Col­lec­tor's Item

Toy­ota’s Hilux is the only pop­u­lar dual-cab 4x4 with the op­tion of a petrol en­gine. How does it stand up in a world where diesel power rules?

4 x 4 Australia - - Driven -

THE UTE you see here may at first glance look like any other new Hilux, but in fact it’s rare enough to one day be­come a col­lec­tor’s item. Why? Be­cause it’s pow­ered by a petrol en­gine, and petrol en­gines are al­most non-ex­is­tent among to­day’s crop of pop­u­lar 4x4 one-tonne utes. Only Toy­ota of­fers a petrol en­gine in this class, and even then just one per cent of new Hilux 4x4s sold have the petrol en­gine: a 4.0-litre V6. The rest are pow­ered by ei­ther the 2.4- or the 2.8-litre diesels.

All of which begs the ques­tion: Is a petrol en­gine that bad an idea when it comes to pow­er­ing a 4x4 dual cab these days, that it’s now nearly ex­tinct due to the surge in pop­u­lar­ity of turbo-diesels? It wasn’t al­ways this way. Just 10 years ago Toy­ota, Holden, Ford, Nis­san, Mit­subishi and Mazda all of­fered petrolpow­ered 4x4 dual-cabs.

Truth be told I can’t ex­actly re­mem­ber the last petrol dual-cab 4x4 I drove before I jumped into this Hilux V6, but first im­pres­sions were that this de­serves bet­ter than just one per cent of Hilux sales.

Jump­ing in the V6 was a rev­e­la­tion af­ter driv­ing seven pop­u­lar diesel dual-cabs for last month’s ute load and tow test. Ex­tremely quiet, re­fined and smooth, it was al­most like some­thing from an­other planet. Flex­i­ble power de­liv­ery, too, and with a good amount of stick pro­vided you put your boot in. With a max­i­mum of 175kw on tap it has one-third more power than the Hilux’s 2.8-litre diesel.

The 4.0-litre V6 in ques­tion is a de­tuned ver­sion of the 207kw V6 in the Prado 150. One of the no­table dif­fer­ences is that the 207kw en­gine has vari­able valve tim­ing on both in­let and ex­haust cams, while the 175kw en­gine only has vari­able in­let-valve tim­ing – this alone doesn’t ac­count for the dif­fer­ence in power out­put, though.

The Hilux’s V6 is mated to the new six-speed au­to­matic trans­mis­sion that backs the 2.8-litre diesel and it’s the only gear­box op­tion. Both fifth and sixth gears in the six-speed auto are over­drive gears, and very tall ones at that. Sur­pris­ingly the V6 also car­ries the same fi­naldrive gear­ing as the diesel, which is un­usual given the V6 has far less torque than the diesel at low and mid­dle en­gine speeds, needs nearly 2000 more rpm to make its max­i­mum power, and has a much higher red­line.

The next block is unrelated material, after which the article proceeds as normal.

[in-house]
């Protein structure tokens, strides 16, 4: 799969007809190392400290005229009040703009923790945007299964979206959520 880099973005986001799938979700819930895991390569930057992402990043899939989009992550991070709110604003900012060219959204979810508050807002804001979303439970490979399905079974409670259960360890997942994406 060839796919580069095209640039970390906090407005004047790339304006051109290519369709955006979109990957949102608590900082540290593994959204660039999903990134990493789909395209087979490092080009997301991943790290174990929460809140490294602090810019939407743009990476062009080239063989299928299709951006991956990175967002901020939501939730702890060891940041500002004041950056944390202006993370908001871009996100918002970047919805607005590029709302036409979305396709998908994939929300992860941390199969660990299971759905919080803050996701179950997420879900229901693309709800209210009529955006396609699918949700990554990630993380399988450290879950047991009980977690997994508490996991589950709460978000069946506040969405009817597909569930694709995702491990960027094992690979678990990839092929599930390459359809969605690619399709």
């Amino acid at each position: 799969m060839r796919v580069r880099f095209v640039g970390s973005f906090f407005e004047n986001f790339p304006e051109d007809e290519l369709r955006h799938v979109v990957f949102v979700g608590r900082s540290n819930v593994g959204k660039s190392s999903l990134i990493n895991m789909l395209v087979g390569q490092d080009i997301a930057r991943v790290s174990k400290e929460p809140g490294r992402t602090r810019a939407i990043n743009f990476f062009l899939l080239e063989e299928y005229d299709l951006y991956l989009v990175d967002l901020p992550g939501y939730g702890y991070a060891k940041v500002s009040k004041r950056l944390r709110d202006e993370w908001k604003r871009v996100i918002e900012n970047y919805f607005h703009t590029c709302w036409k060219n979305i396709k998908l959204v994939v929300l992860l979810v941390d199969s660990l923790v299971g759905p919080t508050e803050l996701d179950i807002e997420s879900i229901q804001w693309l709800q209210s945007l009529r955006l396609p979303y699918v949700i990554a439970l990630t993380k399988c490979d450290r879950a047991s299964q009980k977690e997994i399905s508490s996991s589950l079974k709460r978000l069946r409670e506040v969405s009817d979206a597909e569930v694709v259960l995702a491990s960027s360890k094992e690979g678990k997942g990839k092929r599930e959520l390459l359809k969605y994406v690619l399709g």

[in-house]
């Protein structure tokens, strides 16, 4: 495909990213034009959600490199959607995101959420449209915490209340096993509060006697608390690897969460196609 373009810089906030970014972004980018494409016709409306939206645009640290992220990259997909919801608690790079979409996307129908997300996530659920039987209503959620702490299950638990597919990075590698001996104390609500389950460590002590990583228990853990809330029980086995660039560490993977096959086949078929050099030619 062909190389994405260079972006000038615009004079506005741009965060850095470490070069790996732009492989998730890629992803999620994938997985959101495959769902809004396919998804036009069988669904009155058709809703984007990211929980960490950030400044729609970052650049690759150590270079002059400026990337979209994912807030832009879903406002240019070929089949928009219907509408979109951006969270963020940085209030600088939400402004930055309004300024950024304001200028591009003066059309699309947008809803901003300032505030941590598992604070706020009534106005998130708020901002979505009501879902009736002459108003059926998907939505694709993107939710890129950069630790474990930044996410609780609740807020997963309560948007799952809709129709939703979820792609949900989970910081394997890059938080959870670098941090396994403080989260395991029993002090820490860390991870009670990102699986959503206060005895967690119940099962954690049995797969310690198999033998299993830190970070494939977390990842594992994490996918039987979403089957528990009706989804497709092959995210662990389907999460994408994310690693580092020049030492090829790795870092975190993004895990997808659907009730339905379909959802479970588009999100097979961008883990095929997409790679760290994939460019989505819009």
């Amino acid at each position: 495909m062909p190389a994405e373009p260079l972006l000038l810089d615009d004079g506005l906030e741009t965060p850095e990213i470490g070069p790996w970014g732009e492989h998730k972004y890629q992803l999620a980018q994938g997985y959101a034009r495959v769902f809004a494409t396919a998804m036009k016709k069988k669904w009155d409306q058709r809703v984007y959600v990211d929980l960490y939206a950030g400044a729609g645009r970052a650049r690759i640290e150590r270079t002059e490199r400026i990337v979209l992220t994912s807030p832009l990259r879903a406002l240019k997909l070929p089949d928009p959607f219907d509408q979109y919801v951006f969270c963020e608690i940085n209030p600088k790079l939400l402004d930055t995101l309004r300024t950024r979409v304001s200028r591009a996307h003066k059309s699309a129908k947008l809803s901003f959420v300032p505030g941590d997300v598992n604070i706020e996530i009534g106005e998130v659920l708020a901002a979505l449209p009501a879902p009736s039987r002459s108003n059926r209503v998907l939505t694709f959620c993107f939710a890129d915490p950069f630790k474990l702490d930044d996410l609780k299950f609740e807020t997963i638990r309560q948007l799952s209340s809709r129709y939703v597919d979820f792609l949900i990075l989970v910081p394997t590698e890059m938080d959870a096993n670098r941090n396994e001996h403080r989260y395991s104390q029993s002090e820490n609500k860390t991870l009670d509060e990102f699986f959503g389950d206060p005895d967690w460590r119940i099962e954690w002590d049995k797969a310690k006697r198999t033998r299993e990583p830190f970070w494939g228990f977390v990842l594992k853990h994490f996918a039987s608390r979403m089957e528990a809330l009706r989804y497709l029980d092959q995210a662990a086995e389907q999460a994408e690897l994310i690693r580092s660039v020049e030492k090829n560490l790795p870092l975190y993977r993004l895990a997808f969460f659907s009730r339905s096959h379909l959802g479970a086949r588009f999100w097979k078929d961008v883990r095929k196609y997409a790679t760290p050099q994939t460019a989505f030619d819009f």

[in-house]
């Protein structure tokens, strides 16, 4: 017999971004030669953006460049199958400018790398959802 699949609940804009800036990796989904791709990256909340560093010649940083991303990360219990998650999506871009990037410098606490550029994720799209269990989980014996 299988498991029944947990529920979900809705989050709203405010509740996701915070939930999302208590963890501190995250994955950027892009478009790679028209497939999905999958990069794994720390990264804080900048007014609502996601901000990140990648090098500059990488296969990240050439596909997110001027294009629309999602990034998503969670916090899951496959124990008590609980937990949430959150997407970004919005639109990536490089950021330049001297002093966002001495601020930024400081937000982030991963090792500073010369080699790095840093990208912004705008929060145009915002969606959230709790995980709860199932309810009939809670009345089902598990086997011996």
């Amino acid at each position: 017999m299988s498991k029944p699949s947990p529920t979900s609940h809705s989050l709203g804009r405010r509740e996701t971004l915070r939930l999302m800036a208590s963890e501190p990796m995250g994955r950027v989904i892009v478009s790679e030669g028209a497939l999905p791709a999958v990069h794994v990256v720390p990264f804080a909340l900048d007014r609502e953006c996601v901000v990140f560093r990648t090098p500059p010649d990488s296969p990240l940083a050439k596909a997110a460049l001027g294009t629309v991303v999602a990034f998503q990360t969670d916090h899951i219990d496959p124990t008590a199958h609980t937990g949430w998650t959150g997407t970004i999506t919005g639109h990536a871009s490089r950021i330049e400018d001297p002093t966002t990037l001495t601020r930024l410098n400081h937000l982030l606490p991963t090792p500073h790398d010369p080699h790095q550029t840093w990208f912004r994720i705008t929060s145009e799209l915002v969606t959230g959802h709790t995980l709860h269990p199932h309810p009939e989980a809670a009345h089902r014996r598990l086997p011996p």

The tall fi­nal-drive gear­ing takes the edge off the ac­cel­er­a­tion, as you’d ex­pect. Tellingly,

With a max­i­mum of 175kw on tap, the petrol V6 has one-third more power than the 2.8-litre diesel

mov­ing the shifter across to the ‘Sport’ side of the ’box at high­way speeds drops the box from sixth straight to fourth – it doesn’t even bother with fifth. So for per­for­mance driv­ing you ef­fec­tively have a four-speed auto, leav­ing fifth and sixth only for light-throt­tle cruising. It also means there’s a lot of shuf­fling be­tween fourth, fifth and sixth at le­gal high­way speeds on un­du­lat­ing, give-and-take roads. The tall gear­ing no doubt at­tempts to ad­dress the ele­phant in the room, namely fuel con­sump­tion. The of­fi­cial ADR fig­ures tell the story at least in terms of rel­a­tiv­ity with the diesel. Ac­cord­ing to the widely quoted ‘com­bined-cy­cle’ fig­ure, the V6 uses 41 per cent more fuel than the 2.8-litre diesel auto. In the ‘ur­ban cy­cle’ (town driv­ing) the V6 does even worse, us­ing 50 per cent more fuel than the diesel. How­ever, things im­prove with the ‘ex­trau­r­ban cy­cle’ (coun­try driv­ing) where the V6 only uses 30 per cent more fuel. Our real-world test saw the V6 av­er­age 13.6L/100km in con­di­tions that would see the 2.8-litre diesel (auto) av­er­age around 10.5L/100km, which is around a 30 per cent dif­fer­ence.

This heav­ier con­sump­tion means that at $1.30 per litre for both diesel and petrol, the V6 driver would be fork­ing out around $4.00 more for ev­ery 100km trav­elled than the diesel driver. How­ever, how fuel costs ac­tu­ally pan out are de­pen­dent on the rel­a­tive cost of petrol and diesel, which varies from metro to coun­try within any one state, and from state to state as well. The V6 is also op­ti­mised for more ex­pen­sive pre­mium 95RON un­leaded; although, it ap­pears to run fine on reg­u­lar 91RON un­leaded.

Re­gard­less of rel­a­tive fuel costs, one thing you can’t avoid with the V6 com­pared to the diesel is fill­ing up more of­ten; although, the V6 is more pleas­ant to fill up. No hunt­ing or queu­ing for the diesel pump and no smelly, slip­pery diesel to con­tend with, which is so of­ten the case with poorly main­tained servo fore­courts.

For new-car buy­ers, Toy­ota’s ‘Ser­vice Ad­van­tage’ pric­ing means the petrol buyer doesn’t get a ser­vice-cost ad­van­tage over the diesel dur­ing the three-year war­ranty pe­riod. Be­yond that, though, the petrol V6 should be cheaper and sim­pler to ser­vice than the most com­plex turbo-diesel.

At both SR and SR5 spec the V6 is the same price as an equiv­a­lent diesel auto, which is ob­vi­ously no in­cen­tive to buy given the poorer fuel econ­omy – it’s a pity Toy­ota hasn’t seen fit to dis­count the V6 over the diesel. A $4000 dis­count, for ex­am­ple, means you could drive some­where around 100,000km in the V6 before you’d ‘spend’ the ini­tial sav­ings, if both petrol and diesel was around $1.30 per litre.

Al­ter­nately, Toy­ota could drop in the Prado’s 207kw V6 and lower the fi­nal-drive gear­ing to ramp up the fun fac­tor. Then you wouldn’t be so con­cerned about fuel econ­omy!

The seven-inch touch­screen high­lights a re­fresh­ingly mod­ern in­te­rior.

Toy­ota’s length­ened the leaf springs down back to im­prove per­for­mance on dusty trails.

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